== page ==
Review

'Set in 1950 this has the lightest of touches and a joyful intent to entertain. There's more than sufficient plot to keep you listening as Emilia Fox brings Flavia to delightful life.' (Friday 21 May) -- Kati Nicholl DAILY EXPRESS --This text refers to the Audio CD edition.

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Customer Reviews

3.9 out of 5 stars

Most helpful customer reviews

37 of 39 people found the following review helpful By Luanne Ollivier #1 HALL OF FAMETOP 10 REVIEWER on Feb. 4 2009
Format: Hardcover
Oh I loved, loved, loved this book!

The Sweetness at the Bottom of the Pie introduces us to eleven year old Flavia DeLuce. She lives with her father and two sisters in an old mansion in 1950's England. The house is full of nooks and crannies - and a old chemistry lab. Flavia practices making poisons there. (yes poisons!) She and her older sisters are constantly thinking of ways to torment each other. Their eccentric father keeps himself occupied with his philatelic obsession.We are introduced to Flavia in the first paragraph of the novel....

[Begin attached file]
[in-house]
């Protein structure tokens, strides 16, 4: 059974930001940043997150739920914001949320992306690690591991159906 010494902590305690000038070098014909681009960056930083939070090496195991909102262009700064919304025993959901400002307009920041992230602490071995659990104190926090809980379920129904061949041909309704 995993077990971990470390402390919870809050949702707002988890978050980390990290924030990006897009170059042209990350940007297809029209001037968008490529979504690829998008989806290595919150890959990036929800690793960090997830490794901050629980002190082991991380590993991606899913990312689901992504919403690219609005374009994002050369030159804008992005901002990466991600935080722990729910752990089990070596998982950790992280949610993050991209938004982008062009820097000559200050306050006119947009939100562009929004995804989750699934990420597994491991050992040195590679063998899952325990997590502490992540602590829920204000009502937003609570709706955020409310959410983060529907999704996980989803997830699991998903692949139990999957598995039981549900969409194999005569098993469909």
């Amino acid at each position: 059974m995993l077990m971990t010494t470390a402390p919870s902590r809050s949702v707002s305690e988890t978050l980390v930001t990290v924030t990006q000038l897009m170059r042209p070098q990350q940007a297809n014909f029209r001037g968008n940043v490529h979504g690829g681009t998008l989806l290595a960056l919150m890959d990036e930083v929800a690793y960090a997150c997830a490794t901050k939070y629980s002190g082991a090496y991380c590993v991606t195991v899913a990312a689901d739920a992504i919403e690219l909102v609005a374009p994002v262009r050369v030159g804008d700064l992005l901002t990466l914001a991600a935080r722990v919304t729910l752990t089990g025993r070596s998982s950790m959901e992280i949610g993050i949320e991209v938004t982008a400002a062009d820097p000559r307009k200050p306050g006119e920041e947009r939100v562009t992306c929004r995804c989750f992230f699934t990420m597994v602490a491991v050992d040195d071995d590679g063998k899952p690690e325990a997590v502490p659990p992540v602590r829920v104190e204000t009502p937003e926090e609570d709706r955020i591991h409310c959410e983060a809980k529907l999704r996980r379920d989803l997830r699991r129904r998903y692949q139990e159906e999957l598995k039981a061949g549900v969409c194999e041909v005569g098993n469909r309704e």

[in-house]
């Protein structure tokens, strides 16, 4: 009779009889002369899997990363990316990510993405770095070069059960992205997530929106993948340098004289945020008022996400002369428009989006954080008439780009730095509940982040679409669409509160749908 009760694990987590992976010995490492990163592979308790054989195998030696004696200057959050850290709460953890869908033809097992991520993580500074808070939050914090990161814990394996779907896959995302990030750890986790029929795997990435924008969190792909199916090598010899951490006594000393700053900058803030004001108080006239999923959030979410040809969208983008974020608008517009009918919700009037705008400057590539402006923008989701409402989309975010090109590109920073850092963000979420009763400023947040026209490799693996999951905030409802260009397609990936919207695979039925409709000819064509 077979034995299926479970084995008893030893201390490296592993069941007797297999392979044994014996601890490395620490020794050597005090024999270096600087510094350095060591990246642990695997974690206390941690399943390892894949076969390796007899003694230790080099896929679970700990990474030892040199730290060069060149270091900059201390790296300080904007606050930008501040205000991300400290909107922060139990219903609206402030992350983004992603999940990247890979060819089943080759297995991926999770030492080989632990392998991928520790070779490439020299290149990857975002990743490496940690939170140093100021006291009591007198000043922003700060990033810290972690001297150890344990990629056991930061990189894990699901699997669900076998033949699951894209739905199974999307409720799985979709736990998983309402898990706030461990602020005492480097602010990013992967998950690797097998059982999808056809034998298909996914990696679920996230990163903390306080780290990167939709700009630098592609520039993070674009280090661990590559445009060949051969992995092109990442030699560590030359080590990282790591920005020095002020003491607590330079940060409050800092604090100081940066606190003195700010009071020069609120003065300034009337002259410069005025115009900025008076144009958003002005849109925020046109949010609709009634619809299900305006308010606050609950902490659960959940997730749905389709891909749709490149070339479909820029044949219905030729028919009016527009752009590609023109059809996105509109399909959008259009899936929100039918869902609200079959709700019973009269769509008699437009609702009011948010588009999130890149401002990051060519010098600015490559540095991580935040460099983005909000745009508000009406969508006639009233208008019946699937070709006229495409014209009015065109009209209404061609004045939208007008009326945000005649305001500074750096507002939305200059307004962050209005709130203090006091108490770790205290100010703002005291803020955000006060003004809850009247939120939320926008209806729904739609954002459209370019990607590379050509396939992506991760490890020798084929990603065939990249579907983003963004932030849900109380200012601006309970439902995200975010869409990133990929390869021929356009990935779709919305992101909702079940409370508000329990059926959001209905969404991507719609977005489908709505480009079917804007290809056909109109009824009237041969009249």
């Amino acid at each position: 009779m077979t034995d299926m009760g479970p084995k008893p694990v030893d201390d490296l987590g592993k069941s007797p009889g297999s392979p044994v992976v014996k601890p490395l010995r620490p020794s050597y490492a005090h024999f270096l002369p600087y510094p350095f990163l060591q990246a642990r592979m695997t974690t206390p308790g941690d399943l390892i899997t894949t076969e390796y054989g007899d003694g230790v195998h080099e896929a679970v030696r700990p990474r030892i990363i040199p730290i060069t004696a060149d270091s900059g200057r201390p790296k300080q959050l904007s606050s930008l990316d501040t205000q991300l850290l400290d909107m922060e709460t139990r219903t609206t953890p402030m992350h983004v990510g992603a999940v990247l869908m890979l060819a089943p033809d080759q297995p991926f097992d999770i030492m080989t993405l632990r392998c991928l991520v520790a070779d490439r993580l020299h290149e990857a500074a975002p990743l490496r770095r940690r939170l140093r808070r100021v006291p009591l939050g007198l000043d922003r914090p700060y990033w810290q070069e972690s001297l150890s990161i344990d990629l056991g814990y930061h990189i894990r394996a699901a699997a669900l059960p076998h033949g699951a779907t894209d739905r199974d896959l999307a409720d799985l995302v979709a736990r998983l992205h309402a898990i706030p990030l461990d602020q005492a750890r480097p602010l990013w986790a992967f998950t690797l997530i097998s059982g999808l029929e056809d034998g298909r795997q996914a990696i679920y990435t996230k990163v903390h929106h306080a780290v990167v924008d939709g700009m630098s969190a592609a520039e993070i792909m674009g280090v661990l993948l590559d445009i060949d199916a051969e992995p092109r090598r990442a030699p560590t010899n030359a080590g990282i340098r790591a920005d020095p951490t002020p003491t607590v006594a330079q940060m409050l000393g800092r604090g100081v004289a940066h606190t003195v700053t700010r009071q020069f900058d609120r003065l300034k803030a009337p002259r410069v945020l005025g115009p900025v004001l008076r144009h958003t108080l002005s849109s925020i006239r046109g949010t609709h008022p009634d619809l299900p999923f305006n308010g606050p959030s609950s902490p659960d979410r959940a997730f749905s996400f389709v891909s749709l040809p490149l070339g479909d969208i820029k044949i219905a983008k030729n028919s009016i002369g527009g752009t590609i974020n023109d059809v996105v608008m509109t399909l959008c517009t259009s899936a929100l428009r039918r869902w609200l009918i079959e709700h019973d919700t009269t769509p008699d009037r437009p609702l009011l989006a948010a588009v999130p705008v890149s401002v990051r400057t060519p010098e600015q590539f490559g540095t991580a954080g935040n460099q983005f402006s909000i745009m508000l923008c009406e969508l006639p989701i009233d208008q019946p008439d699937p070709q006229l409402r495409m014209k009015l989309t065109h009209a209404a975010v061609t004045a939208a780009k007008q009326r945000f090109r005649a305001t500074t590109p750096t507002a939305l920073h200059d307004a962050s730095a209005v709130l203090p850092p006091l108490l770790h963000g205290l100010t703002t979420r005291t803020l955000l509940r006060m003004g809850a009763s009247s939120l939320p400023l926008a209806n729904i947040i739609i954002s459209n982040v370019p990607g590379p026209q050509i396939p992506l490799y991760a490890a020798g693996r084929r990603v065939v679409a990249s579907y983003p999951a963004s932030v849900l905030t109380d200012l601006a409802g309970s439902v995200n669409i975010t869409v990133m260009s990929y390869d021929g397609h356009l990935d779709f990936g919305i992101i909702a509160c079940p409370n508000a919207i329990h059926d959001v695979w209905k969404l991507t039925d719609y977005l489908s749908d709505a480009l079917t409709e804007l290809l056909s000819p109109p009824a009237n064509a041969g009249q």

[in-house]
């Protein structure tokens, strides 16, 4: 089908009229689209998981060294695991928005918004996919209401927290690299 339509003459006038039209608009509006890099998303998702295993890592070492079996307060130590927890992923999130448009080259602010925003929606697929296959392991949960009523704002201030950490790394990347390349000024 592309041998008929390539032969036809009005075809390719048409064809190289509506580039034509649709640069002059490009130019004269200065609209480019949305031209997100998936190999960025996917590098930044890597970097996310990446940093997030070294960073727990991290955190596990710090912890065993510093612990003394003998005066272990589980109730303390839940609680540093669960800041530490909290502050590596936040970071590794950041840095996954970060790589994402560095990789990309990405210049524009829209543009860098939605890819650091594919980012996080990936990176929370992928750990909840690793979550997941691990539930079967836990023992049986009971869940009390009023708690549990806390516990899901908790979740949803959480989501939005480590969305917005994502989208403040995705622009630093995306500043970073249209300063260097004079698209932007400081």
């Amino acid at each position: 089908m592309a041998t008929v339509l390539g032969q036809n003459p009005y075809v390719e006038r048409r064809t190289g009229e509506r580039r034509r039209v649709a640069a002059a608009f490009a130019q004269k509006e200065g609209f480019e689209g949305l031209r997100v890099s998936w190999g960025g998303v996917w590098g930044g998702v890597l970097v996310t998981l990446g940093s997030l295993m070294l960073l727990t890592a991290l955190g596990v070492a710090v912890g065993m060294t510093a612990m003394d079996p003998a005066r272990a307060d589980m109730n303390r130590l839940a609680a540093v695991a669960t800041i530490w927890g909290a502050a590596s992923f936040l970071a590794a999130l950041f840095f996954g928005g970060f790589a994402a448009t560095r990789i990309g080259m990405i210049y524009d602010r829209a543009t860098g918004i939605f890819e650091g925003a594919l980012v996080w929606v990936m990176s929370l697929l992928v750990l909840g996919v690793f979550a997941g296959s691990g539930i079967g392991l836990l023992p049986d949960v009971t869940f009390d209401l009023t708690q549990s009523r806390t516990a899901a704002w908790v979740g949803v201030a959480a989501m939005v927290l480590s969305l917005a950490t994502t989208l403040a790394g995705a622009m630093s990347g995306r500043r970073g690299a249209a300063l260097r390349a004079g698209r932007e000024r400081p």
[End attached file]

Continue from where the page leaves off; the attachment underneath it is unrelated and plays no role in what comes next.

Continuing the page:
"It was as black in the closet as old blood. They had shoved me in and locked the door. I breathed heavily through my nose, fighting desperately to remain calm. I tried counting to ten on every intake of breath, and to eight as I released each one slowly into the darkness. Luckily for me, they had pulled the gag so tightly into my open mouth that my nostrils were left unobstructed, and I was able to draw in one slow lungful after another of the stale, musty air."

Flavia escapes unharmed, but plans to pay her sisters back. However, the appearance of a dead bird with a postage stamp speared through it's beak and her father's horrified reaction distract her. But it is the dead body found in the cucumber patch that really enthralls her. When her father is arrested for the murder, Flavia sets out to solve the crime on her own.